The X-factor for MTF hair loss is hormone therapy, which represents somewhat of a grey area in hair restoration research.
It’s presumed that feminizing hormones do not directly cause hair loss in MTF patients, but there are no guarantees that reduced testosterone levels will keep hair in pristine condition for years to come.
Also, consider the fact that women of all backgrounds also experience some degree of hair loss in their lifetime — it’s not just a male phenomenon. With this in mind, we urge MTF patients not to alter their recommended hormone treatments to achieve strict hair restoration goals since these outcomes are unpredictable.
When it comes to the transitioning journey, prioritize your health first and address hair loss as a separate component to be dealt with along the way. Your well-being matters most of all.
The causes of MTF hair loss may not be as precise as we want, but there are plenty of reasons to be optimistic about your efforts to achieve the hair you want moving forward. Even if you’re starting to experience hair loss, the following treatment options are on the table, with plenty of satisfied patients speaking to their efficacy.
Before making major adjustments to lifestyle and introducing new therapeutics, MTF individuals should start by learning to work with the hair they currently have.
This may not be what you want to hear in your efforts to achieve follicle perfection, but it’s a powerful mindset shift that can pay dividends in the long run when transitioning.
Getting comfortable styling your hair in shorter arrangements or using hairpieces to supplement existing hair is more common than you might think. Full-on wigs aren’t even required — extensions and other options can look great as you discover your personal style.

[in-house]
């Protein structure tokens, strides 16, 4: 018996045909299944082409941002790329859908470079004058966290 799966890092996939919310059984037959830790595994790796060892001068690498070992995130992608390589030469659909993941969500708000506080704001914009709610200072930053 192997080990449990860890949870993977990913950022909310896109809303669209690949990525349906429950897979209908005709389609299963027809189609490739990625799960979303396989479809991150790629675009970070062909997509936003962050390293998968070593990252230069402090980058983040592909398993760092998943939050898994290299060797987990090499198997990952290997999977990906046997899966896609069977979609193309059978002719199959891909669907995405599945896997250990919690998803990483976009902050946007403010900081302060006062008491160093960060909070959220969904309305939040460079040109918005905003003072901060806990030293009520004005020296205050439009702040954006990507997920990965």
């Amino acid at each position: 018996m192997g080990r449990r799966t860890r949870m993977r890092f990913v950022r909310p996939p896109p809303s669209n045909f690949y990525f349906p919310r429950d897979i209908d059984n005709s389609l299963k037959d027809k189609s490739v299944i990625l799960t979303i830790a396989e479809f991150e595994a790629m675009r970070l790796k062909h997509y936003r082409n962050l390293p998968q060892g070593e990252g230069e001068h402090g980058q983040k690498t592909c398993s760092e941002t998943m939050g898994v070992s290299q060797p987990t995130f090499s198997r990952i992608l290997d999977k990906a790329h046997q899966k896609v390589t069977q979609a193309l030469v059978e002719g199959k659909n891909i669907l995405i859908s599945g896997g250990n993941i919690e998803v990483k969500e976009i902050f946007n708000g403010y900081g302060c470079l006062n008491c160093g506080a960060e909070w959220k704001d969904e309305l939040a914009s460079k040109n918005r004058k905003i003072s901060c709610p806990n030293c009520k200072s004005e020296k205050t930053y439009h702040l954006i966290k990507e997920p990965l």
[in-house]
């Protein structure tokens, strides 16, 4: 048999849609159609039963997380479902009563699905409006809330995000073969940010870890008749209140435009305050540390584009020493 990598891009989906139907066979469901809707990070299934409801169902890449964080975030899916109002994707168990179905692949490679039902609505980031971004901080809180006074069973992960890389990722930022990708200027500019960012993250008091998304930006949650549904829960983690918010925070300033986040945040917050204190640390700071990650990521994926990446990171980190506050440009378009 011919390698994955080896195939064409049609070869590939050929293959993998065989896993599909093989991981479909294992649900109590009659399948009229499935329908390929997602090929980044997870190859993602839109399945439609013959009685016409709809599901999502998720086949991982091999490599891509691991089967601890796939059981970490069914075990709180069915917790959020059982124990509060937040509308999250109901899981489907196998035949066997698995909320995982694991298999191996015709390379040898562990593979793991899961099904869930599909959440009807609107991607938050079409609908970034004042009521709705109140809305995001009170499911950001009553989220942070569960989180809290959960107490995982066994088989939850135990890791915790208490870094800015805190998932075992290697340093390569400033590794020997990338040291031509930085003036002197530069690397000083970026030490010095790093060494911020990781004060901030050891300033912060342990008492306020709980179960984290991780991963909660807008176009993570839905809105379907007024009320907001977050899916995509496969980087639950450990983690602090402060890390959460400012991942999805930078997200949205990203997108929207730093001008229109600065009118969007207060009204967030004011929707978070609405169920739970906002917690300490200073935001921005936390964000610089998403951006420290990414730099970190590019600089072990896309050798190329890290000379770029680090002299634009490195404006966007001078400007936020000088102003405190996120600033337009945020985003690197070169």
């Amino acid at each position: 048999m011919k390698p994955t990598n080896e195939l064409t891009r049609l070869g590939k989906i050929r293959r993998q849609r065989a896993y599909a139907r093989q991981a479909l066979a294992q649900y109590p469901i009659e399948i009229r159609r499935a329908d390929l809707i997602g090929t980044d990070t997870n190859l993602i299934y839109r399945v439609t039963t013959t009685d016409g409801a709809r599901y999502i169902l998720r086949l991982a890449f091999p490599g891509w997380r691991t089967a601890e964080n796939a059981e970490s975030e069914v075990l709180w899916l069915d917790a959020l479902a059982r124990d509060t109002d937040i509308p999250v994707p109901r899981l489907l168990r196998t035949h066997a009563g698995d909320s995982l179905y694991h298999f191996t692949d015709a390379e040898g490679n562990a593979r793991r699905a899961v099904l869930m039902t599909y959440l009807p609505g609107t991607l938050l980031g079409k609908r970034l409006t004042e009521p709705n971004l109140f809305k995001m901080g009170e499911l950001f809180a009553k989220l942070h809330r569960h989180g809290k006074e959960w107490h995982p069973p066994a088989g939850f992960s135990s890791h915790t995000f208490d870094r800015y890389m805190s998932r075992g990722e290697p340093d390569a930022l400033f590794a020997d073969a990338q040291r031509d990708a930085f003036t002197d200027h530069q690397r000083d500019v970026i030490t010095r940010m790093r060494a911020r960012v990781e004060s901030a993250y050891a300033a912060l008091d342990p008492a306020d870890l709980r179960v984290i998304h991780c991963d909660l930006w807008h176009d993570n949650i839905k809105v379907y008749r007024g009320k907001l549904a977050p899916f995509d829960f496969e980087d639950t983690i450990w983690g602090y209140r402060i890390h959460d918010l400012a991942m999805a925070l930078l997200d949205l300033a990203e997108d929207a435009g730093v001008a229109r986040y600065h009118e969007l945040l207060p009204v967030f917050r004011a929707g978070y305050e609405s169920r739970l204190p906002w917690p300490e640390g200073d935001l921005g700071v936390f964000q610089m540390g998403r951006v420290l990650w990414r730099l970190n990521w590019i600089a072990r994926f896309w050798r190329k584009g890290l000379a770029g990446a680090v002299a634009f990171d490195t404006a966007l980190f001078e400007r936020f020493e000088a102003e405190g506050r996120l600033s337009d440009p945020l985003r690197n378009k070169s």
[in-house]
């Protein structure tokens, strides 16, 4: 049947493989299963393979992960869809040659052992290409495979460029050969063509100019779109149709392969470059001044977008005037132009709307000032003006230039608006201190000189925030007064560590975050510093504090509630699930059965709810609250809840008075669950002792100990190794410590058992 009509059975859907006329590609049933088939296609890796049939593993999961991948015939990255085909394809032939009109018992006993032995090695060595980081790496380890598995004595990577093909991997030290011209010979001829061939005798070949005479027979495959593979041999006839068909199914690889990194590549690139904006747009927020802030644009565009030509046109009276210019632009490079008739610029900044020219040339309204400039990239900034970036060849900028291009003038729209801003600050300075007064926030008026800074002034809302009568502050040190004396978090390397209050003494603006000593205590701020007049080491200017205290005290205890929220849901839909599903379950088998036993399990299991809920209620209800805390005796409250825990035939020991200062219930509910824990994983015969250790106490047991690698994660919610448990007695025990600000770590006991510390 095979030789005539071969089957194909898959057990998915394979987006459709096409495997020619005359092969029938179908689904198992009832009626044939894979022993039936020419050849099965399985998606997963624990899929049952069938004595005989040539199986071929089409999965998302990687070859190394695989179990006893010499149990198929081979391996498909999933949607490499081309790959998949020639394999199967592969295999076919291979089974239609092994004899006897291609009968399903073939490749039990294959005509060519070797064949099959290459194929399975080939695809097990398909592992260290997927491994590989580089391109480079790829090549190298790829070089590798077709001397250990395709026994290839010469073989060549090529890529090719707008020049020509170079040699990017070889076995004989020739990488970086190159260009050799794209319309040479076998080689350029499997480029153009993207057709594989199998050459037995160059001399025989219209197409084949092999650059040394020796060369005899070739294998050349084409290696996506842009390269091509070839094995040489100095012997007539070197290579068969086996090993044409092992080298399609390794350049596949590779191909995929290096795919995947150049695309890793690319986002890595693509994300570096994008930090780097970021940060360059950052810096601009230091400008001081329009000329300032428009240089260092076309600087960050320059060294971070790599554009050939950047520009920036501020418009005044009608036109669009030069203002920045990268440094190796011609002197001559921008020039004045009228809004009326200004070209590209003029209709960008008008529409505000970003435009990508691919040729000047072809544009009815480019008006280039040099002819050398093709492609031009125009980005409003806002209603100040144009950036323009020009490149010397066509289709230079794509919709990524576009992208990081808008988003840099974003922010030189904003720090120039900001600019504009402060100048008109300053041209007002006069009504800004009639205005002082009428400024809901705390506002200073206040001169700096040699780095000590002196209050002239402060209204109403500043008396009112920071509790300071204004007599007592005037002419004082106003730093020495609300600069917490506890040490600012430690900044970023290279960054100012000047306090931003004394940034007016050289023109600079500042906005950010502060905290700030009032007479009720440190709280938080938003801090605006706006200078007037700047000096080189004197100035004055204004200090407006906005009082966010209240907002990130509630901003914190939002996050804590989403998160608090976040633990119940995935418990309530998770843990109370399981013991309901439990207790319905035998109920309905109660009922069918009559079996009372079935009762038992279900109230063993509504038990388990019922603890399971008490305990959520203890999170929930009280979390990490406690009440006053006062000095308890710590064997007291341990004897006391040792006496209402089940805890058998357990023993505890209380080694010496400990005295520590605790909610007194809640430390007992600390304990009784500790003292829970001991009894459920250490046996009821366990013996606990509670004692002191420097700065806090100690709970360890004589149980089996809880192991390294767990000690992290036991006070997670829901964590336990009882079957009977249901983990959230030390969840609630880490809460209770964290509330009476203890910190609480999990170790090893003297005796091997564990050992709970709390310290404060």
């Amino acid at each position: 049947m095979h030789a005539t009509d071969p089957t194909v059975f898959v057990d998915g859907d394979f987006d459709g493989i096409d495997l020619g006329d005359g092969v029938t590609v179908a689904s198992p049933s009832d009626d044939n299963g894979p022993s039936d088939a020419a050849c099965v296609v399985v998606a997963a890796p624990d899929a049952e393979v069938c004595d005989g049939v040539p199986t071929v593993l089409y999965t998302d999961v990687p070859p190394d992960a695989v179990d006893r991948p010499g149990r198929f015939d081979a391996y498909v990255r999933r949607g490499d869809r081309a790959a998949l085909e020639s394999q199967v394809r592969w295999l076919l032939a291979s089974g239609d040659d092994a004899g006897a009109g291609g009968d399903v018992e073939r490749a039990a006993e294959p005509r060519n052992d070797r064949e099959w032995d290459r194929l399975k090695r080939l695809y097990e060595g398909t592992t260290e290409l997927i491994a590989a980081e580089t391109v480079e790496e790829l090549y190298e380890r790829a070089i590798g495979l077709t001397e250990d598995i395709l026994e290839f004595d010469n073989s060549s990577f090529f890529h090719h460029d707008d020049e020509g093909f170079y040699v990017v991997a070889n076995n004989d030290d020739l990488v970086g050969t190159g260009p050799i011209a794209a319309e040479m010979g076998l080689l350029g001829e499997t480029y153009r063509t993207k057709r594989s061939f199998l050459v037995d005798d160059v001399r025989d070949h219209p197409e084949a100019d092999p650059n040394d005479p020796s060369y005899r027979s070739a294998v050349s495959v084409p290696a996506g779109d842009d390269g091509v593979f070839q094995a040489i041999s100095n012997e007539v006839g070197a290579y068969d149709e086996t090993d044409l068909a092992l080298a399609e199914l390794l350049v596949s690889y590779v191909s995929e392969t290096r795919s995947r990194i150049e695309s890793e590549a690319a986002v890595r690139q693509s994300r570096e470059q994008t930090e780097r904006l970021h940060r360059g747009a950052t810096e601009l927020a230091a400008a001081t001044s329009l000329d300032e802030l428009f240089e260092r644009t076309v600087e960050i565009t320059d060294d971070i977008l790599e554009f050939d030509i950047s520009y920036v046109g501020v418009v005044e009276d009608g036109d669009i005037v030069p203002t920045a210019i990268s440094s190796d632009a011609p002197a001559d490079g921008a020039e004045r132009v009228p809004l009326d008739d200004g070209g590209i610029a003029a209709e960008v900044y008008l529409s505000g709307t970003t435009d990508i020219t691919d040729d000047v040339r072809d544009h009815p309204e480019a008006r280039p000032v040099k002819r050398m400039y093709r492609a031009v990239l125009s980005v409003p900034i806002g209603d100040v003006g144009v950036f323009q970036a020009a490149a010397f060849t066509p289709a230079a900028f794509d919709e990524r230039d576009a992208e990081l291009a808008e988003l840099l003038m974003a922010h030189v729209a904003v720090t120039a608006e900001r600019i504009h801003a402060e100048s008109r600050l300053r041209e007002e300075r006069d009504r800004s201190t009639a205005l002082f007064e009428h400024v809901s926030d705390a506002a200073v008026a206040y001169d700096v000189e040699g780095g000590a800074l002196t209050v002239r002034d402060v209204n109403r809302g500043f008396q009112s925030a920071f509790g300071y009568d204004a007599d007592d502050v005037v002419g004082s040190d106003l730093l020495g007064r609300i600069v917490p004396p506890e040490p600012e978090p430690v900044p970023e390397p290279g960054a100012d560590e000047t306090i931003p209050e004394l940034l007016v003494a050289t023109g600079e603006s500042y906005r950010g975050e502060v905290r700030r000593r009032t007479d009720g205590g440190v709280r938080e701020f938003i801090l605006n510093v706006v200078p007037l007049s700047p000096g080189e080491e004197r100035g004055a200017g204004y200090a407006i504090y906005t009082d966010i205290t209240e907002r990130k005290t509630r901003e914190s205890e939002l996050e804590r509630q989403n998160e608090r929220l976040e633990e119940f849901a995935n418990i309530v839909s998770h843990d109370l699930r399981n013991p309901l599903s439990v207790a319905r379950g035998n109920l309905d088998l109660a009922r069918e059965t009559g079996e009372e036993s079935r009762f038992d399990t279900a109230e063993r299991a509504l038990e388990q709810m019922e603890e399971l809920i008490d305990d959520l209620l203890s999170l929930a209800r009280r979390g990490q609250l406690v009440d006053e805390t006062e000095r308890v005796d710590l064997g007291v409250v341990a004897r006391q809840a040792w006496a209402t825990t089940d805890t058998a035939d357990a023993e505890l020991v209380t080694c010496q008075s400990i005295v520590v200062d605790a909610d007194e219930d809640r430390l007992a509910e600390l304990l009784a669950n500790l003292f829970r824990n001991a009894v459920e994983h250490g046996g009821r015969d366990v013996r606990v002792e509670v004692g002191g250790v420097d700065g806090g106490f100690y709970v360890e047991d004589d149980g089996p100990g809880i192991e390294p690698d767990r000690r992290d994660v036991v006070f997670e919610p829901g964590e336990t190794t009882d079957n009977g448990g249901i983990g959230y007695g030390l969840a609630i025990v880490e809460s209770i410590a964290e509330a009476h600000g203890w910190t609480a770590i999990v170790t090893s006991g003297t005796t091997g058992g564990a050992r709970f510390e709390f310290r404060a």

We touched on the influence of environmental factors earlier, and this treatment category should be considered the natural way to counteract those trends.
Specifically, we’re talking about lifestyle improvements across the board, ranging from diet and exercise to trying essential oils or supplements and minimizing stress.
These recommendations are for everyone in their efforts to combat hair loss, but for MTF patients, in particular, it’s even more fitting to make these positive lifestyle upgrades as you embrace your true identity.
We start examining treatments geared directly towards hair preservation and restoration for MTF individuals in this category. You may be familiar with methods like microchanneling, low-level infrared light therapy, and others — these are all legitimate and can work wonders.
Next-generation therapies also include stem cell or plasma injections that have shown promising results so far, although these are more expensive and harder to come by.
If these types of therapies fit in with your lifestyle and budget, by all means, take the time to research and try them out for yourself.
Finasteride is an oral medication that aims to counteract the influence of DHT on the scalp. The medication may be used as a component of hormone replacement therapy for MTF individuals in conjunction with estrogenic compounds.
However, some hormone replacement experts warn against some of the mental and emotional side effects associated with Finasteride, which may not be advised for transitioning individuals in the early stages of the process.